Chair’s 3 Minutes: Tips offered for public on preparing testimony for council

The County Council’s annual budget session has begun.

On March 25, the council received Mayor Alan Arakawa’s proposed budget for fiscal year 2014. Last week, the council Budget and Finance Committee conducted its initial deliberations on the budget for the year beginning July 1.

We also held district meetings in Kihei, Pukalani and Paia, and I want to thank those who came out to share your thoughts and concerns. Your input will guide us as we make important – and difficult – decisions for the people of Maui County.

As the mayor’s budget proposal states, the county is a leader in both sustainability and economic growth. We are studying the best ways to continue investing in our people and places, while also enjoying the benefits of sound financial management.

In the 2012 general election, the voters approved a new Office of the County Auditor and gave the Department of Environmental Management new responsibilities for natural resource protection. Implementing these charter amendments is a special challenge for this budget session.

Monday, we will be at Helene Hall in Hana and Wednesday at the Lahaina Civic Center, with both meetings starting at 6 p.m.

The budget committee will conduct additional evening meetings in various districts all month, with daily daytime meetings in the Council Chambers. Please check the county website or call the Office of Council Services at 270-7838 for meeting locations, dates and times.

Email comments on the budget to

Recently, I have been asked by quite a few people about the most effective ways to prepare and submit testimony to the council. Although there are many ways to effectively communicate your ideas, I hope some of my tips can help you get started.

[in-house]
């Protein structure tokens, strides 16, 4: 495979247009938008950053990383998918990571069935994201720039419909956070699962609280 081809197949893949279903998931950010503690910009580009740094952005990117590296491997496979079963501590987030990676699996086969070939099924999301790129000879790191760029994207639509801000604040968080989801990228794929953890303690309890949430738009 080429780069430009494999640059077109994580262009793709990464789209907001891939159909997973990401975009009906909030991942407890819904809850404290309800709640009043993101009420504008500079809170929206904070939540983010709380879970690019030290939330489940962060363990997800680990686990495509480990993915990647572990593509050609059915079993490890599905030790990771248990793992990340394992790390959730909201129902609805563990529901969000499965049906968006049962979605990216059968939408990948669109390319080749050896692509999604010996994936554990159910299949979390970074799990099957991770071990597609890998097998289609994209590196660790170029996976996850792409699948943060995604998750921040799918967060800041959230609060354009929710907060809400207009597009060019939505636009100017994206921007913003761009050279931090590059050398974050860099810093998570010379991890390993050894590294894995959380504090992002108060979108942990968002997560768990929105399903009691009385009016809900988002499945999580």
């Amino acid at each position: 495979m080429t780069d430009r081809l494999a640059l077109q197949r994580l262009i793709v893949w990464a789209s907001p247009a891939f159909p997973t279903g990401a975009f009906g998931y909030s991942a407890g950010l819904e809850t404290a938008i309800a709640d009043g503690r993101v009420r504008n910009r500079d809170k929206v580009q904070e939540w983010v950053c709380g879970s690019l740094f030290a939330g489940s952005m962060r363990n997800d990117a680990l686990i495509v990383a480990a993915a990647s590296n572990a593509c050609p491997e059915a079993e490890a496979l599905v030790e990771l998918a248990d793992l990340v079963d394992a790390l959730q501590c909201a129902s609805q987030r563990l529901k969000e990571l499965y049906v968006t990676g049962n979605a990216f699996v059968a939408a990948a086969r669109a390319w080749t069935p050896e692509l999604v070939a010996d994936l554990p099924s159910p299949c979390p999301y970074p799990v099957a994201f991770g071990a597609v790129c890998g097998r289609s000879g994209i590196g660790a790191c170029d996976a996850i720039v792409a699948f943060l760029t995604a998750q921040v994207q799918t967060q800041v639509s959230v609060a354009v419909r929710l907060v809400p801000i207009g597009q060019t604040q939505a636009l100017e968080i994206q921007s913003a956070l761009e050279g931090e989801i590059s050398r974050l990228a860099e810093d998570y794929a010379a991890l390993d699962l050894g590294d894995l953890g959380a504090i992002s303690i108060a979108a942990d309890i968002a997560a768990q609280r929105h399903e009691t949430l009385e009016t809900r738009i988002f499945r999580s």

* Be concise. During the budget process, the council receives a significant amount of verbal and written public testimony. We consider each piece of testimony, but concise arguments help us focus and remember key points.

* Include supporting material or detailed descriptions as attachments. Beyond the body of your testimony, you may have additional supporting facts for the council. Consider appending them to your testimony, whether in email or printed form.

* Clearly state whether you support or oppose a proposal. Sometimes, we receive testimony that actually leaves us confused: Is the testifier in support or opposition? Consider stating both in the beginning and ending of your testimony your clear position on the topic.

* Prepare a written summary of your verbal testimony. If you plan on providing verbal testimony, consider preparing a written summary of your comments as well. This allows council members to refer to your comments later in the budget process and allows them to concentrate on listening to your testimony instead of trying to take notes.

* Be respectful and courteous to others. Although we may not agree on everything, everyone’s input is valued and respected. As a community that embodies the word “Aloha,” we should be able to disagree while still respecting and listening to the opinions of others.

A hui hou.

* Gladys C. Baisa is chairwoman of the Maui County Council.